Diet is one of the factors that shape the gut microbiome; however, little is known about the influence of diet on the microbiome in other tissues or organs. Shively et al. used a non-human primate model to investigate whether diet can modify the breast tissue-specific microbiota. Animals fed a Mediterranean diet had higher levels of Lactobacillus populations in their mammary gland tissues, whereas consumption of a Western diet led to increased levels of bacteria in the Ruminococcus, Lachnospiraceae, Oscillospira and Coprococcus genera. These results highlight both differences and similarities of the diet-mediated modulation of the microbiota in the gut and mammary gland tissues. A Mediterranean diet also led to increased levels of bile acid metabolites and bacterial-modified bioactive compounds, which may affect inflammation in the breast and modulate breast cancer risk. Thus, diet influences microbiome populations not only in the intestinal tract but also at distal sites.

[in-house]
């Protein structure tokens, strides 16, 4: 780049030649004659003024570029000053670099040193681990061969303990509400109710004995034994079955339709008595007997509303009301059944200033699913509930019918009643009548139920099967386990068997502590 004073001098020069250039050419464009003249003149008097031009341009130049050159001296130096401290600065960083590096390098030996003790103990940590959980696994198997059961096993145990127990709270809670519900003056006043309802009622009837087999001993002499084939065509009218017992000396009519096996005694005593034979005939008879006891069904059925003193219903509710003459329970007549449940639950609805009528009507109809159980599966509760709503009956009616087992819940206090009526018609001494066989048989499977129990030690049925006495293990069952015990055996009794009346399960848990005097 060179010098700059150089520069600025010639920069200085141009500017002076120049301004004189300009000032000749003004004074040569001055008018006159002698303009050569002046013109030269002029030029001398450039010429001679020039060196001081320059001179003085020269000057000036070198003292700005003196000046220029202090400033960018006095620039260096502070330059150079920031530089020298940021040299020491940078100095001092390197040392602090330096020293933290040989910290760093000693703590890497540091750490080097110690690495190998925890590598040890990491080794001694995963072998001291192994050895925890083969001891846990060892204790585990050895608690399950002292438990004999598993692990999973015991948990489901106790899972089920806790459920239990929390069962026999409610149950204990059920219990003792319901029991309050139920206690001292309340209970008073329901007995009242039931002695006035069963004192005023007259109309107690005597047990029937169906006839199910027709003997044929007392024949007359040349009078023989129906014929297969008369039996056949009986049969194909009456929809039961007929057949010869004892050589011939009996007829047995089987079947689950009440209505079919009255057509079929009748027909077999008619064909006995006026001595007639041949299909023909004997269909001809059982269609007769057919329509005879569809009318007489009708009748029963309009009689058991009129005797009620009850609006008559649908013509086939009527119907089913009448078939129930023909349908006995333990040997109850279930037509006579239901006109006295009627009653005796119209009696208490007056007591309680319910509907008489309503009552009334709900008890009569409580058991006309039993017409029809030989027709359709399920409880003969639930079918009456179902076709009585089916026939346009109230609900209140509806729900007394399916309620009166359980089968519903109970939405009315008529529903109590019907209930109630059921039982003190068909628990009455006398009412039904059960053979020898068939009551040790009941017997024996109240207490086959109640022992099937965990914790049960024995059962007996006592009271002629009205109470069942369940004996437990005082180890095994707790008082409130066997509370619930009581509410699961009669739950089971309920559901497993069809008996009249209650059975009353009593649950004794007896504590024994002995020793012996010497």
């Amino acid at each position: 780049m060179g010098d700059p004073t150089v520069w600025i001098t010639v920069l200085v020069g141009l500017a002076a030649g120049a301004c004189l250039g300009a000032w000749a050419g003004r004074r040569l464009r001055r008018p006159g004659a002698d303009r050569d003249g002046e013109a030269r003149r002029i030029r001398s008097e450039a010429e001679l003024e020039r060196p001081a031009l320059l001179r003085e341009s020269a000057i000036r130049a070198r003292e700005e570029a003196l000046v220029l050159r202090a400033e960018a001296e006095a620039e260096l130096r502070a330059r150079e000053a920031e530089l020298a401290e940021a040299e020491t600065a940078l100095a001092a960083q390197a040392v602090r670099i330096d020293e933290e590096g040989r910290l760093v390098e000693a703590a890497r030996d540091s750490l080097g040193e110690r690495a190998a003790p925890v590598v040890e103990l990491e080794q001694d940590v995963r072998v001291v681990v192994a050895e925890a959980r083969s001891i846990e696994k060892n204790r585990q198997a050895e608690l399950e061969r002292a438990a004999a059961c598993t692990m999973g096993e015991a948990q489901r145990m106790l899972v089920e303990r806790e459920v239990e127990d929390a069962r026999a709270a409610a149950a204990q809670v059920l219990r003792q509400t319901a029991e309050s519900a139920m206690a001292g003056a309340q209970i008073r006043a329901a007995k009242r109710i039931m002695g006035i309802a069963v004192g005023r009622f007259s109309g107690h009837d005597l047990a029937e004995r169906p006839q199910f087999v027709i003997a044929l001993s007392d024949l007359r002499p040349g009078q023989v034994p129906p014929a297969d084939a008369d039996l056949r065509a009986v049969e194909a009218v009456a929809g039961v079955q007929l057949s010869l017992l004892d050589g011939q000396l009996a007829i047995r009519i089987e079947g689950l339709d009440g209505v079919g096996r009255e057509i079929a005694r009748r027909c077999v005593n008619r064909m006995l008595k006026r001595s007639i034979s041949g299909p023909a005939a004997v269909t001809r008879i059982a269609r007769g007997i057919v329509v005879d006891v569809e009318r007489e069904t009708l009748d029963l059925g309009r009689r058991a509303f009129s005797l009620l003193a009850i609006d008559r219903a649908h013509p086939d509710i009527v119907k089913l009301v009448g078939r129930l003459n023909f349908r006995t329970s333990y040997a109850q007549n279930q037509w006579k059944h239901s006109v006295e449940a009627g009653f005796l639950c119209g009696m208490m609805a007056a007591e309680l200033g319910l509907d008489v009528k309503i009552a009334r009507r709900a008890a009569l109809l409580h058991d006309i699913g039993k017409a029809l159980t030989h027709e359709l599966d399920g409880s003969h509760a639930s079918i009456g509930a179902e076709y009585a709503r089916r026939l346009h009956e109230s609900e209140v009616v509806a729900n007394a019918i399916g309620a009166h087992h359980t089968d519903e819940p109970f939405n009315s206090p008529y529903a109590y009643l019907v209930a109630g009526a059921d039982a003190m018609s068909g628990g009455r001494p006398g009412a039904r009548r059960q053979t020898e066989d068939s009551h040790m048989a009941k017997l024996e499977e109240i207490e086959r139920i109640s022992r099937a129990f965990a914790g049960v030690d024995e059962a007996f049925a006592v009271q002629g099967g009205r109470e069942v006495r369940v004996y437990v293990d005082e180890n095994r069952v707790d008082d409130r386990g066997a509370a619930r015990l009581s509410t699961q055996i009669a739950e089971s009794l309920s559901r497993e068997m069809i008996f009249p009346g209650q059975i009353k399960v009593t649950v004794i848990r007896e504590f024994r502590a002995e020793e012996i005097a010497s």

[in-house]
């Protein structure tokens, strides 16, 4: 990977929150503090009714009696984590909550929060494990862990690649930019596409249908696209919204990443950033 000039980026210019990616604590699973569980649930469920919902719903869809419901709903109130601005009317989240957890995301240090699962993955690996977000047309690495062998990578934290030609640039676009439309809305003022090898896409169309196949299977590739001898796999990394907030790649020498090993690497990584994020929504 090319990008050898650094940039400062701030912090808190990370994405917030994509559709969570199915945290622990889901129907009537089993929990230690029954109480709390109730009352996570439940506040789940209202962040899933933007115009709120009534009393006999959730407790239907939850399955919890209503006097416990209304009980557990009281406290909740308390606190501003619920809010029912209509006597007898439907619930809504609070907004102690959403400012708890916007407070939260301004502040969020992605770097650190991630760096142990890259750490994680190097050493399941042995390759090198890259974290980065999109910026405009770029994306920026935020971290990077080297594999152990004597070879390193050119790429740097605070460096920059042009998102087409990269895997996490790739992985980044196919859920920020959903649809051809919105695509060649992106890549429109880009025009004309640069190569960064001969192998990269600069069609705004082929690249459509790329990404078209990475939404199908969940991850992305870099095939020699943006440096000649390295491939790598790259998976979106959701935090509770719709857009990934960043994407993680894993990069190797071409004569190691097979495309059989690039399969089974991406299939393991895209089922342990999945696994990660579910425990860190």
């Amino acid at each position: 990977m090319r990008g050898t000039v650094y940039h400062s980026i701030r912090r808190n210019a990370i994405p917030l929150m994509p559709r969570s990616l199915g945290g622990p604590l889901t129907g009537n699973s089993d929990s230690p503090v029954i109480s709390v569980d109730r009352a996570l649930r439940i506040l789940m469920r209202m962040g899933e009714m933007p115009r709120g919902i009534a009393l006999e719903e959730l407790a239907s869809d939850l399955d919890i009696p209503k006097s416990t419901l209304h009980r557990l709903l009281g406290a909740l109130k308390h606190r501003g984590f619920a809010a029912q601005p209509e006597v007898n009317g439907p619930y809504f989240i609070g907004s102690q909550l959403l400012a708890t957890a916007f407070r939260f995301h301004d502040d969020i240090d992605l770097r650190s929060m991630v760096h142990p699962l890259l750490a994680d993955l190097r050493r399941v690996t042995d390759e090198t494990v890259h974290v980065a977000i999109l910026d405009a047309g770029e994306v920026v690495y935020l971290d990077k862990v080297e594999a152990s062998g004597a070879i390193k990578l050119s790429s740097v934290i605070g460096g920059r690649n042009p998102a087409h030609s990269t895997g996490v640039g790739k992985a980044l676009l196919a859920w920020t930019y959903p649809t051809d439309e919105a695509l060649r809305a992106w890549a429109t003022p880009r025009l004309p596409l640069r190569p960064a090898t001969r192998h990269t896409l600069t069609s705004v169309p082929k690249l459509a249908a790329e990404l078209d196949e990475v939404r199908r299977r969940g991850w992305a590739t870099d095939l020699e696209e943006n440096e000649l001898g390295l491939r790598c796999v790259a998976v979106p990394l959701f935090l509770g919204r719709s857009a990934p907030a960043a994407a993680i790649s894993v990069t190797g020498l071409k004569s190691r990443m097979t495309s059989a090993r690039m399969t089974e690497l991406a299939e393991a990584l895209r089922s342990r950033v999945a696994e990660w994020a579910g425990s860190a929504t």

Shively, C. A. et al. Consumption of Mediterranean versus Western diet leads to distinct mammary gland microbiome populations. Cell Rep. 25, 47–56 (2018)
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Du Toit, A. Diet and the mammary gland microbiome. Nat Rev Microbiol 16, 717 (2018). https://doi.org/10.1038/s41579-018-0101-5